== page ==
I had an inkling we were onto a good thing when I earwigged overheard yer man Andrew Pern – The Star Inn’s gaffer – talking on the phone about doing things to chicken skin and crispening it up.
We’d enjoyed Ilkley’s hostelries with no little ebullience the night before, so after a stomach churning voyage Up-(Massive)-Hill and Down-(Really Steep)-Dale, this was the kind of comforting talk that warms the heart. The views across Yorkshire’s Dales and Moors undoubtedly make for a stunner of a journey, but I bet they’re even more spectacular when you can operate both eyes simultaneously.
A constitutional around the village, a complimentary Mars bar and a chat with the chickens had us ready to go toe to toe with a restorative livener from Cross House Lodge’s honesty bar before a nice bit of tea over the road.
The Star Inn’s a thatch-roofed boozer that also happens to have been anointed by the Michelin bods and wears both hats comfortably. There’s the bar at one end, hosting quiz nights and the local cricket team; and at the other, a smart but homely dining room where we ate bob-on, no-nonsense things cooked and served by a bob-on, no-nonsense team.
A jolt of appley tartness cut through the rich disk of buttery foie gras and just-crisp black pudding in what I think, given I’d snaffled similar at the York gaff, is a signature Pern dish. Granted, this may’ve been a Michelin’d version (i.e. refined; i.e. smaller) but every bit its equal in terms of big umami hits.
My “rockpool” was a masterclass in procuring first-rate stuff from the sea and sticking it on a plate without pissing around too much. Bronzed, chunky scallop, meaty lobster (“like an oyster steak” according to Asbestos Tongue), and nuggets of sweet mussels were brought together by a moreish bread-dipper of “seaweed” veloute.
The proper-not-poncy theme (those apple shards above aren’t just cheffy twiddles, but bringers of zip and zing) continues into the mains, in which I pop my grouse cherry. The distinctive offally hum puts me back in St John’s dining room (restaurant not apostle), its deep iron richness reminds me of aged, crimson charcuterie while the accompanying game chips bring to mind Seabrook’s lattice crisps. All good there then.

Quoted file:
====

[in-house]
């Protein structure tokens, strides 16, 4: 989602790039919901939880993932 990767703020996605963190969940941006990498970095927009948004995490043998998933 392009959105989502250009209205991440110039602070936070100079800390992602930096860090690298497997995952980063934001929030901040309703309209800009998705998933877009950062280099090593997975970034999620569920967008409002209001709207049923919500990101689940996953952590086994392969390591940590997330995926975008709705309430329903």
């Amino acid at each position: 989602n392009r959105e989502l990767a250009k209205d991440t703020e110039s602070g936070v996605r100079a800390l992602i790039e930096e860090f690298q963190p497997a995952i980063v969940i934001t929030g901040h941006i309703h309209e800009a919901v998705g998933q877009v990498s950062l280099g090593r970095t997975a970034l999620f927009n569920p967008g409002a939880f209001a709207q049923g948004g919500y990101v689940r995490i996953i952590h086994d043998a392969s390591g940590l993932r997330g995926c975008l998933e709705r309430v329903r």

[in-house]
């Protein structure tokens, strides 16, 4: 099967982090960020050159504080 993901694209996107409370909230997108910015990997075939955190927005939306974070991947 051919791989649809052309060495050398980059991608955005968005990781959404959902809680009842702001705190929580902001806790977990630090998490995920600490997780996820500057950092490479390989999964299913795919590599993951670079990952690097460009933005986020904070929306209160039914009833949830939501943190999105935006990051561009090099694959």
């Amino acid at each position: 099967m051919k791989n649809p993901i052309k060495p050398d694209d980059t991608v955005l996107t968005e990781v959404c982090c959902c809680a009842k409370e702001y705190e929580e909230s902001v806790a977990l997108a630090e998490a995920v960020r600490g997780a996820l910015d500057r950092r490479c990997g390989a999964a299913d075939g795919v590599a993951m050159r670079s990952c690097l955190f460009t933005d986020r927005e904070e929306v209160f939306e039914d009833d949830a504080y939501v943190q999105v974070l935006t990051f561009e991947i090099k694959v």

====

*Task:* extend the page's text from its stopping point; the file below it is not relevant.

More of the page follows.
Chunks of cow face – fibrous, slow-cooked cheek and toothsome tongue – show a piece of well-cooked but comparatively straitlaced fillet what’s what in the flavour stakes. There’s also an ace little corned beef fritter, something wrapped in cabbage and more foie gras ensconced in a couldn’t-resist-it Yorkshire pudding.
Those mains were 30 quid a pop. Granted, that’s a touch more than a Peperami might set you back at Ye Olde Dog & Bollocks, but they were the priciest items on the menu. For 3 courses you’re ordinarily looking at about £50 a head.
Considering this is ingredient-led, precision cooking with more flair than the village-boozer smokescreen would have you believe, I’m happy to cough that up every now and then. When I can’t, I’ll be down the other end of the pub with a packet of dry roasted.
You can bag deals from a couple of hundred quid, on which you’ll get an allowance for dindins, a room at Chicken HQ, aka Cross House Lodge (below) and a breakfast that you don’t need but so-what the next morning. There’s a market menu too, enabling you to scoff 3 courses for £25.
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